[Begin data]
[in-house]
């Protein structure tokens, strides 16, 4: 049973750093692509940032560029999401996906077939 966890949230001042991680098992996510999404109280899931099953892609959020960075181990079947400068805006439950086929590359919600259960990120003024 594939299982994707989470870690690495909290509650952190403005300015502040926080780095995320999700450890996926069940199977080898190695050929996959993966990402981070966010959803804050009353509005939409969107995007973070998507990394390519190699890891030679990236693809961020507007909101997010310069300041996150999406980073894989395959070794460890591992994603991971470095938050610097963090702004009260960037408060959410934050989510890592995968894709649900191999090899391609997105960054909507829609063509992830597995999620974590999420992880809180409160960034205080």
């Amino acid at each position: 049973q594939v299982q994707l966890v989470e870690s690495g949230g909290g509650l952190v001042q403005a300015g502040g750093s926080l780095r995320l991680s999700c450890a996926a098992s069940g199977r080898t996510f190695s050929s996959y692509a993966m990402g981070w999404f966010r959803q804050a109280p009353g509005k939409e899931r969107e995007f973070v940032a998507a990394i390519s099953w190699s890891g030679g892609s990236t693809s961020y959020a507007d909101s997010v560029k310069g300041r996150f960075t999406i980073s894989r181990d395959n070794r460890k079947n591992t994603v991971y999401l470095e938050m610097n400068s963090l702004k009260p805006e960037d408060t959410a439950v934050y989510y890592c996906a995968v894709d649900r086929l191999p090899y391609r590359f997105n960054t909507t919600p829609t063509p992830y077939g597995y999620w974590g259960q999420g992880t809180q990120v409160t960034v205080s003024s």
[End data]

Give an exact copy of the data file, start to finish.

[in-house]
């Protein structure tokens, strides 16, 4: 049973750093692509940032560029999401996906077939 966890949230001042991680098992996510999404109280899931099953892609959020960075181990079947400068805006439950086929590359919600259960990120003024 594939299982994707989470870690690495909290509650952190403005300015502040926080780095995320999700450890996926069940199977080898190695050929996959993966990402981070966010959803804050009353509005939409969107995007973070998507990394390519190699890891030679990236693809961020507007909101997010310069300041996150999406980073894989395959070794460890591992994603991971470095938050610097963090702004009260960037408060959410934050989510890592995968894709649900191999090899391609997105960054909507829609063509992830597995999620974590999420992880809180409160960034205080």
């Amino acid at each position: 049973q594939v299982q994707l966890v989470e870690s690495g949230g909290g509650l952190v001042q403005a300015g502040g750093s926080l780095r995320l991680s999700c450890a996926a098992s069940g199977r080898t996510f190695s050929s996959y692509a993966m990402g981070w999404f966010r959803q804050a109280p009353g509005k939409e899931r969107e995007f973070v940032a998507a990394i390519s099953w190699s890891g030679g892609s990236t693809s961020y959020a507007d909101s997010v560029k310069g300041r996150f960075t999406i980073s894989r181990d395959n070794r460890k079947n591992t994603v991971y999401l470095e938050m610097n400068s963090l702004k009260p805006e960037d408060t959410a439950v934050y989510y890592c996906a995968v894709d649900r086929l191999p090899y391609r590359f997105n960054t909507t919600p829609t063509p992830y077939g597995y999620w974590g259960q999420g992880t809180q990120v409160t960034v205080s003024s």